|Photo: Steve Colquitt/UGA|
Most of us will never have a clue what it feels like to carry the weight of a state (Georgia), the legacy of a champion (Herschel Walker), and the future of a program (UGA Football) on our shoulders.
We won’t know what it feels like to embody the expectations of millions of fans, who have visions of crystal trophies and BCS glory dancing in their heads, only to see many of those same fans turn on you when you don’t deliver the way they would have liked.
And, on a simpler level, most of us will never know what it feels like to slip on a football jersey, take the field, and suddenly realize our purpose is to reinvigorate a program that most of the SEC has left for dead.
Isaiah Crowell took on those challenges the minute he committed to Georgia and most never let him forget it—much to his chagrin.
Flash forward to one year, a cooled seat, and one new recruiting class later, and manyhave already forgotten about Crowell altogether. They’ve decided he’s destined to be a basket case of a football player (plagued by many of the same issues that kept both Caleb King and, curse the name, Jasper Sanks succumbed to when they were at Georgia).
The keys to Georgia’s kingdom have been repossessed and readily handed to a new set of tailbacks, Keith Marshall and Todd Gurley, leaving Crowell in the position of being the “has-been” before his ‘SEC Freshman of the Year’ trophy has had the chance to collect any dust.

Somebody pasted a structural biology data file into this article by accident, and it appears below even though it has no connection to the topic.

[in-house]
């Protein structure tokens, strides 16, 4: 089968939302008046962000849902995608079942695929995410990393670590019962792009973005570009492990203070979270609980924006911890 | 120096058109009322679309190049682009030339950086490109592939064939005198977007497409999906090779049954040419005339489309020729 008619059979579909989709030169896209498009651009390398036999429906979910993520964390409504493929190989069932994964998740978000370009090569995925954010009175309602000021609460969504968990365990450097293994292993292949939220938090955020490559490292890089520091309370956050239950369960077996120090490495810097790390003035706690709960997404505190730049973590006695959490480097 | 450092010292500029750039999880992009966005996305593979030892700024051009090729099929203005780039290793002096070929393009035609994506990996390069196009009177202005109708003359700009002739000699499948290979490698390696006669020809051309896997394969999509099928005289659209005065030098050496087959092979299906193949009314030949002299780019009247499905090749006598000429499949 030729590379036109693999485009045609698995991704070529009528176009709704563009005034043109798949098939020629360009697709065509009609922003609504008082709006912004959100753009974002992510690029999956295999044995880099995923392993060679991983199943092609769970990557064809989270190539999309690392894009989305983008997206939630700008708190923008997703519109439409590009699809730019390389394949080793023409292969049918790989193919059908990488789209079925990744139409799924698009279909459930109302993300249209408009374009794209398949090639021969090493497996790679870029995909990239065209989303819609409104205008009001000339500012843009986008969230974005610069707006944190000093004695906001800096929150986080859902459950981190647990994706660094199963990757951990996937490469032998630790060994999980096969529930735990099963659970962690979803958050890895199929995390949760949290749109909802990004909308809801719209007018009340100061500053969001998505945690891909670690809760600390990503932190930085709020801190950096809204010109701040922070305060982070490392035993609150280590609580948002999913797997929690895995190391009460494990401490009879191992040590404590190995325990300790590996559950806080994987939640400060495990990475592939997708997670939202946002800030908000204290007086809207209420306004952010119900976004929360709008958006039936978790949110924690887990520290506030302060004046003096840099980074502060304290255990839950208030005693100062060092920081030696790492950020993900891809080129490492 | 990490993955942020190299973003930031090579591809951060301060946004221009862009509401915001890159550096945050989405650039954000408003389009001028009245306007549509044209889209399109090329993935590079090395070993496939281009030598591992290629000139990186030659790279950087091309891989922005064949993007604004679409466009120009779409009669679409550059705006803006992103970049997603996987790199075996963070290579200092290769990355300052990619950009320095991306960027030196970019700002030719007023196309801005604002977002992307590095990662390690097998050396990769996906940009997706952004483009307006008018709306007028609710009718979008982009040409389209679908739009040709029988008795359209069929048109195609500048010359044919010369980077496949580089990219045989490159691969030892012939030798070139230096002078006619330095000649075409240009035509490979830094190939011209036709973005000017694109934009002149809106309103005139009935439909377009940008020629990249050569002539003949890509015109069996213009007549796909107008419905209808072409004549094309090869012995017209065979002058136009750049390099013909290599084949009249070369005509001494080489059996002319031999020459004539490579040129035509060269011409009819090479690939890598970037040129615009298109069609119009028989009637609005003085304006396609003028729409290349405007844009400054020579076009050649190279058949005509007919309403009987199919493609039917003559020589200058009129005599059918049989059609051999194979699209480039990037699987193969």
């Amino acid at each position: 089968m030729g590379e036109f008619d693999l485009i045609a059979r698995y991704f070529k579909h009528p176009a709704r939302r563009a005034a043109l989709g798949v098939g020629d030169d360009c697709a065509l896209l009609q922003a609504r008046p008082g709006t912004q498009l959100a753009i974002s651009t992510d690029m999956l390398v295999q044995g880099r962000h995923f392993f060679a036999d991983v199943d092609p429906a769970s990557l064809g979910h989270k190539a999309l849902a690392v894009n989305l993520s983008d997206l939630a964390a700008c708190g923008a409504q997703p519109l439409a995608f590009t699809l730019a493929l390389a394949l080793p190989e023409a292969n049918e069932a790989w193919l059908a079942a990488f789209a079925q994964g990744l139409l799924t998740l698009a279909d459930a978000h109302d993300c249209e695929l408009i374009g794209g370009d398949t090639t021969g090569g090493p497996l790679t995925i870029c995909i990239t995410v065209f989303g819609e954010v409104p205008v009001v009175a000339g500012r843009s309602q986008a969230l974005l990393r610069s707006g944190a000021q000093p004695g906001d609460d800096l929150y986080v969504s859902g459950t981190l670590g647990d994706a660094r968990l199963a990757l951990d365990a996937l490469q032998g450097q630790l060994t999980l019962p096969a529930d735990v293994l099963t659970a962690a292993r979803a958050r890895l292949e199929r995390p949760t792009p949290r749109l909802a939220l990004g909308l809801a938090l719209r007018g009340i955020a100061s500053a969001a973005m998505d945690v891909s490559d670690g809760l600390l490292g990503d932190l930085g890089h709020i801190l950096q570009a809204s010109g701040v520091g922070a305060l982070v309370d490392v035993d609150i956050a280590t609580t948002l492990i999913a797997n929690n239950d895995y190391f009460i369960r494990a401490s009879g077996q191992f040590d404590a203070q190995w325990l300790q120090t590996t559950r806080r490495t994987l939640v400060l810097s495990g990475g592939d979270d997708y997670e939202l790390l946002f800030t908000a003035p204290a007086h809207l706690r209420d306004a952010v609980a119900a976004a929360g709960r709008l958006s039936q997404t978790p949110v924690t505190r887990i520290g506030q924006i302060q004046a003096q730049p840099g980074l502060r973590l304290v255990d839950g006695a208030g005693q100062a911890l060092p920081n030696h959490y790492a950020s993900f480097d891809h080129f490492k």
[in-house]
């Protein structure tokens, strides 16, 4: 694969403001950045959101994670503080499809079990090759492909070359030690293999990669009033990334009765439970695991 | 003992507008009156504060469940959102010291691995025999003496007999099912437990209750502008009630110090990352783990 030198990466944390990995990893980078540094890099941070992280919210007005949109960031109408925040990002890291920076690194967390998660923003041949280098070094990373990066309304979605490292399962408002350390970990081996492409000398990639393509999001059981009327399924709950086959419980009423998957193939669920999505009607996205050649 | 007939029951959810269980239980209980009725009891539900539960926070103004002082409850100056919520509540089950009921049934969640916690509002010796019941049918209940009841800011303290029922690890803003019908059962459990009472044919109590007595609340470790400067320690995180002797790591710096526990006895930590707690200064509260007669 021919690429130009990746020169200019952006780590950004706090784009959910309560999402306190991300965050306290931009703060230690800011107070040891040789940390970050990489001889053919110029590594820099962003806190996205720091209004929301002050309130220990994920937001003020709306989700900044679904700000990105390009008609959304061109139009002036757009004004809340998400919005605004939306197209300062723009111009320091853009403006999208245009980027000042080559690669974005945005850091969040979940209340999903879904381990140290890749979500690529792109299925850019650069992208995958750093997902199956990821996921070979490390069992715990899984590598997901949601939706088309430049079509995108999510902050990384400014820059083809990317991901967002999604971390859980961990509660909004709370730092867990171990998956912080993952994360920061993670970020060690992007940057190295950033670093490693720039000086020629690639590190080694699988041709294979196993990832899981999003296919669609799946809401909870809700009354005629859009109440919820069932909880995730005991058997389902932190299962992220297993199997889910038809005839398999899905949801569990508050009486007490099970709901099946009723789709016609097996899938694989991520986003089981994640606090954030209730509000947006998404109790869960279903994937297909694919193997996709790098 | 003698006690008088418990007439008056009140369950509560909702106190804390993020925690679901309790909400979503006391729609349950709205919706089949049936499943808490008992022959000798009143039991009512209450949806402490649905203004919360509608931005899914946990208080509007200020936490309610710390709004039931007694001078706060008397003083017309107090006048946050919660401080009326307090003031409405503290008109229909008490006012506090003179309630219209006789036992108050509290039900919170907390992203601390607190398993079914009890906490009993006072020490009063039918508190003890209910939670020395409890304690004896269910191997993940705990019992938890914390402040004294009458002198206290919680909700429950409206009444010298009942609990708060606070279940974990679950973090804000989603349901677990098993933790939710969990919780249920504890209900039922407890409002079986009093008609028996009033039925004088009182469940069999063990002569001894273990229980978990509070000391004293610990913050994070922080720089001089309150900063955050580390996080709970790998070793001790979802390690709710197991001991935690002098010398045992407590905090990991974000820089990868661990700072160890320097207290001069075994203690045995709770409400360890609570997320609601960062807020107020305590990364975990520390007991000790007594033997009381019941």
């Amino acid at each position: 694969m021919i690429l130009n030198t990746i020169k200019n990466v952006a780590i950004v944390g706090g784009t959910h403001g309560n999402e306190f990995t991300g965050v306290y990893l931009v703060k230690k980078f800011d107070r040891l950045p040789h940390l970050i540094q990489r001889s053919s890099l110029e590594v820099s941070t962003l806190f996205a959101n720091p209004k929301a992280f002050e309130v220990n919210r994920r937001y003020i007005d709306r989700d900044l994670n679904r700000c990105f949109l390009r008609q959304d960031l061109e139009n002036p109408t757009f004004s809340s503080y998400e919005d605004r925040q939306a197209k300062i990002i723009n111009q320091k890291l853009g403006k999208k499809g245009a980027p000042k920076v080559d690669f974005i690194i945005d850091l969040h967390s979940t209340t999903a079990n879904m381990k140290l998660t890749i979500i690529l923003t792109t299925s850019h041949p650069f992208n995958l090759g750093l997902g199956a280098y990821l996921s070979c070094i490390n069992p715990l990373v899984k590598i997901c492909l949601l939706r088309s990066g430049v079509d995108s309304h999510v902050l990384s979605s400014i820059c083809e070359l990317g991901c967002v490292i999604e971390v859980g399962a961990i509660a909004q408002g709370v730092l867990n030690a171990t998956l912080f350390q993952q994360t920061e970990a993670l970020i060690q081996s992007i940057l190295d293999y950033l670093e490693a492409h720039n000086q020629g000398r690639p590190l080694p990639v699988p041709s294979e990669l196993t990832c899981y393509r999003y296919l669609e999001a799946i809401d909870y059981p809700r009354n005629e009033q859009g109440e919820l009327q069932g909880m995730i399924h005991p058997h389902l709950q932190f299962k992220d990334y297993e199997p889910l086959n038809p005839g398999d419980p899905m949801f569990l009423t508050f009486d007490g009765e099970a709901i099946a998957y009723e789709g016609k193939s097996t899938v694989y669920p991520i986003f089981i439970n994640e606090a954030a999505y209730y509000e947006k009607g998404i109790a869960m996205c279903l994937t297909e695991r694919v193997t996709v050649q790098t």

That said, I have often believed that Crowell’s problem isn’t his performance, but rather his perspective.
Early on, after both Caleb King and Washaun Ealey departed, it was easy to predict Crowell wouldn’t be comfortable coming to Georgia under the existing circumstances. Sure, he talked the talk and walked the walk, but what kid wants to enter a situation where the head coach and his staff are under fire and coaching for their professional lives?
That pressure alone was enough to make the veteran guys feel the heat, much less Crowell who was already being anointed as the savior of the team ($) without having executed one carry.
“…last year the whole talk was, ‘If you don’t get to the SEC championship game, you don’t win 10 games, Coach Richt is going to get fired.’ We didn’t talk about it too much. Everybody on the team felt like, ‘Hey, we don’t want the coaching staff to leave.’ It was stressful, I think, not only for us but the coaches. (Aaron Murray to Gentry Estes, “Notes: Dogs see growth in Crowell”, Dawgs247, 3/1/2012)
So along comes Crowell, wearing his red cape with the big ‘1’ on the back, into the fray—the “savior” for Georgia—trying to both adjust to life after high school super stardom and life as a superstar for the team that “runs” his state.
I don’t care who you are, or what you think of Crowell as a player, you have to admit that’s a tough road to hoe.
Herschel Walker might have been able to come in and be the difference, but there’s a reason his name is spoken with such reverence by Georgia fans. There will only ever be one of him.
This season, if what teammates are saying is any indication, we should be prepared to see a more focused, more potent, and more energized player in Crowell. A player who is finally coming out of the haze of being lauded as the best tailback in the state as well as the player who will be the next Herschel Walker.
Isaiah can get back to the business of being Isaiah…and that may not be a bad thing.
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